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Apr 20 2018

ODA Partners in Monster Net Removal at Kailua Beach

By Founder and President Kurt Lieber

I traveled to Oahu on Friday the 13th to tend to various business with our ODA-Hawai’i chapter and take part in our monthly debris-removal dive with our partner Island Divers.

ODA Links Up with Ocean Researcher

One of my first appointments was a meeting with a research scientist by the name of Nikolai Maximenko. He studies ocean currents at the University of Hawai’i. His main focus right now is studying the plastic gyres.

World ocean gyresWorld's ocean gyres, National Aquarium

My goal in meeting with him was to see if there is anything ODA can do to help reduce the amount of plastics around Hawai'i. We had a great conversation, and I learned a ton more about how plastics are traveling around the world thanks to the dynamics of ocean currents.

Nikolai Masamenko

He took me to a different office to see some of the strange pieces of debris he and his team have collected over the years.

As we opened the door, I was pleasantly surprised to see one of ODA’s volunteers. Wholly mackerel, it was Sarah-Jeanne Royer! She has gone diving with us in Hawai’i several times. Turns out she has another life as well, one as a Post-Doctoral Research Fellow. Well you could have knocked me down with a feather… And to think she took time out of her life to go on an ODA dive is just humbling for me. Sarah-Jeanne is pictured below on an ODA debris-removal expedition.

Sarah-Jeanne

Kailua Beach Net Removal

After our two-hour meeting, I got a call from one of ODA's most vocal advocates, AJ Jaeger. She told me that there was a massive pile of net in the surf zone of a place called Kailua Beach, on the east side of Oahu. So, off I headed to the far side of the island to see what could be done.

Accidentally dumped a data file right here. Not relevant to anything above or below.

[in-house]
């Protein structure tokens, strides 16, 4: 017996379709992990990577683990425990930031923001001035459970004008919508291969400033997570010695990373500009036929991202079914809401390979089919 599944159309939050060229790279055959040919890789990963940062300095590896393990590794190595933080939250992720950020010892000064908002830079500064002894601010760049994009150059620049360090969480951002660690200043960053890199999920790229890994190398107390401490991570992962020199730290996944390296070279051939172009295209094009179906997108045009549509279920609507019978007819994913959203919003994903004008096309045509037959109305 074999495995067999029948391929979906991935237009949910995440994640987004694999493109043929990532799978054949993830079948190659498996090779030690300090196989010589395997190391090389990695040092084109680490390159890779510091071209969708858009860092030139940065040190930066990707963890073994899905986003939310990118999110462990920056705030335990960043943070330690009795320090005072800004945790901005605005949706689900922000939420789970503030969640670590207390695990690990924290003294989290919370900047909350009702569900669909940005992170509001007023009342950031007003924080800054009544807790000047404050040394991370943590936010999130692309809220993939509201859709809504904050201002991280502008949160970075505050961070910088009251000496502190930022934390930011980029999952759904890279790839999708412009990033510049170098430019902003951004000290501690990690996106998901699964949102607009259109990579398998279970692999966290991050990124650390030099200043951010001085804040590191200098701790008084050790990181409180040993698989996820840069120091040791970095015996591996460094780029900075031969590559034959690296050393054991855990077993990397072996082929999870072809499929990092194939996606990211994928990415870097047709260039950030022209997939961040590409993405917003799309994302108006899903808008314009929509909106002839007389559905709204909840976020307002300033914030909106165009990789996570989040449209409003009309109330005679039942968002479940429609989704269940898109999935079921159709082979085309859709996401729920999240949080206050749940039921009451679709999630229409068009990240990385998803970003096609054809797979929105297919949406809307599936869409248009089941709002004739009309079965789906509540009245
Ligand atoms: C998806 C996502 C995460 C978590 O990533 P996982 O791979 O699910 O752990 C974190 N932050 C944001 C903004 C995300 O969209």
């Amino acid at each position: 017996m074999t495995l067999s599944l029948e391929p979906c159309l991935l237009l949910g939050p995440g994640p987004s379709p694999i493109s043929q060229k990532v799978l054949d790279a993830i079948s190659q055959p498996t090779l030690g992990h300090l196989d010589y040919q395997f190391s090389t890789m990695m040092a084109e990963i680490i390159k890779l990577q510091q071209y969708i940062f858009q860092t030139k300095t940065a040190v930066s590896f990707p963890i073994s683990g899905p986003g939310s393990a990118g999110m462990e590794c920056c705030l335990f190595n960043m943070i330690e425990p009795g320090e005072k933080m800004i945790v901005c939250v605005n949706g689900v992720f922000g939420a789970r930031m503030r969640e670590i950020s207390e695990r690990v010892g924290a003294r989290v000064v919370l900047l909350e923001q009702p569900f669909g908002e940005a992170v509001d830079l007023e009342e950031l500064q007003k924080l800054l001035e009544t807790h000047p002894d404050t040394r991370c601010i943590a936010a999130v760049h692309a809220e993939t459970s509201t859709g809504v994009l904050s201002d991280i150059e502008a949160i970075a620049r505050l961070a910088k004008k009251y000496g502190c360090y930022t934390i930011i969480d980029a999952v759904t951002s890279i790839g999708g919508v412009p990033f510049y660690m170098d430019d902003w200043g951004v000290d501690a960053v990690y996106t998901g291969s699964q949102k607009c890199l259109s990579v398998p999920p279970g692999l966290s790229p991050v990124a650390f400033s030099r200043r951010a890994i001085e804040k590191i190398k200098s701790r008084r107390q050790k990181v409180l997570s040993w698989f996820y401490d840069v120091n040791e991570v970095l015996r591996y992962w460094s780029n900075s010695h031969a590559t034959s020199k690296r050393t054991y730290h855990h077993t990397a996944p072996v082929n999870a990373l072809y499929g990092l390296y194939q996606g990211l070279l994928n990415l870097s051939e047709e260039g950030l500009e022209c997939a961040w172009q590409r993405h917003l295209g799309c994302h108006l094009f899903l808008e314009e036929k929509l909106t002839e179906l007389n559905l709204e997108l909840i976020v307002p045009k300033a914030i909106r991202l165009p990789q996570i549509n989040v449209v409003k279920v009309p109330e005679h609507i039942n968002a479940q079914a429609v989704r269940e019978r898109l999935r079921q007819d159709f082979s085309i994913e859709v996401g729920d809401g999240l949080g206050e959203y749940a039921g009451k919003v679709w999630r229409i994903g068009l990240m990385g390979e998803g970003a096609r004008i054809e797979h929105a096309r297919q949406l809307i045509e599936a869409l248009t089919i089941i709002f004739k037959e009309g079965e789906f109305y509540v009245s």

When I got there, it was raining really hard. But as soon as we saw the pile, all trepidation flew out the window. I know I sound strange to the majority of people, but seeing a massive pile of net gets the adrenaline pumping in my veins.

We saw five other people looking it over, with some kind of a beach buggy stuck up to its axles in the wet sand nearby. They had already removed some of the net and were trying to figure out how to get the buggy out.

Ghost Nets on Kailua Beach

We eventually got that buggy unstuck, and then proceeded to put piles of the netting on the bed of the vehicle. It was like this contraption was specifically designed for this job. I found out it is a Polaris, owned by Todd Branson. Very cool (and helpful), Todd!

After we introduced ourselves, we found out that one of the gals, Lianne Cameron, volunteers for 808Cleanups, which is a nonprofit that conducts decentralized cleanups all over Hawai’i. We had a nice chat and exchanged ideas on what has worked best for each one of us in the past. I have a good feeling that we will work together again.

Since ODA has started working on these beautiful islands, I’ve seen some pretty sobering amounts of nets and plastics. Keep in mind also that most of these nets are made out of plastic as well. But to see these piles on an idyllic sandy beach was really disturbing.